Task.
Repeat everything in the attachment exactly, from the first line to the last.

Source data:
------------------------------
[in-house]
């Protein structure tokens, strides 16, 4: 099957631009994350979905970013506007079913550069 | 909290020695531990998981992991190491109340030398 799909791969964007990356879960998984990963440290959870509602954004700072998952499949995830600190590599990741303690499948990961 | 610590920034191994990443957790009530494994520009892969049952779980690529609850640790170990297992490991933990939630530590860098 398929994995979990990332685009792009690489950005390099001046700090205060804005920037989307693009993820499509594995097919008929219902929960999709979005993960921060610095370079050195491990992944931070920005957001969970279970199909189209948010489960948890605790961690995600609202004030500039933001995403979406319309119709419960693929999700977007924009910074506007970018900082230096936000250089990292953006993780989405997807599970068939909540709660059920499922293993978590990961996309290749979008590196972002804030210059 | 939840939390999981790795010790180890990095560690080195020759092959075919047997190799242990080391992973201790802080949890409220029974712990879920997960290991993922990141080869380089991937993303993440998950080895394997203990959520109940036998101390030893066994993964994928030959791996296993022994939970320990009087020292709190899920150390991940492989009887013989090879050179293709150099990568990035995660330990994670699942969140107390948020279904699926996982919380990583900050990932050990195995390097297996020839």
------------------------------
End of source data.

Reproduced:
[in-house]
């Protein structure tokens, strides 16, 4: 099957631009994350979905970013506007079913550069 | 909290020695531990998981992991190491109340030398 799909791969964007990356879960998984990963440290959870509602954004700072998952499949995830600190590599990741303690499948990961 | 610590920034191994990443957790009530494994520009892969049952779980690529609850640790170990297992490991933990939630530590860098 398929994995979990990332685009792009690489950005390099001046700090205060804005920037989307693009993820499509594995097919008929219902929960999709979005993960921060610095370079050195491990992944931070920005957001969970279970199909189209948010489960948890605790961690995600609202004030500039933001995403979406319309119709419960693929999700977007924009910074506007970018900082230096936000250089990292953006993780989405997807599970068939909540709660059920499922293993978590990961996309290749979008590196972002804030210059 | 939840939390999981790795010790180890990095560690080195020759092959075919047997190799242990080391992973201790802080949890409220029974712990879920997960290991993922990141080869380089991937993303993440998950080895394997203990959520109940036998101390030893066994993964994928030959791996296993022994939970320990009087020292709190899920150390991940492989009887013989090879050179293709150099990568990035995660330990994670699942969140107390948020279904699926996982919380990583900050990932050990195995390097297996020839």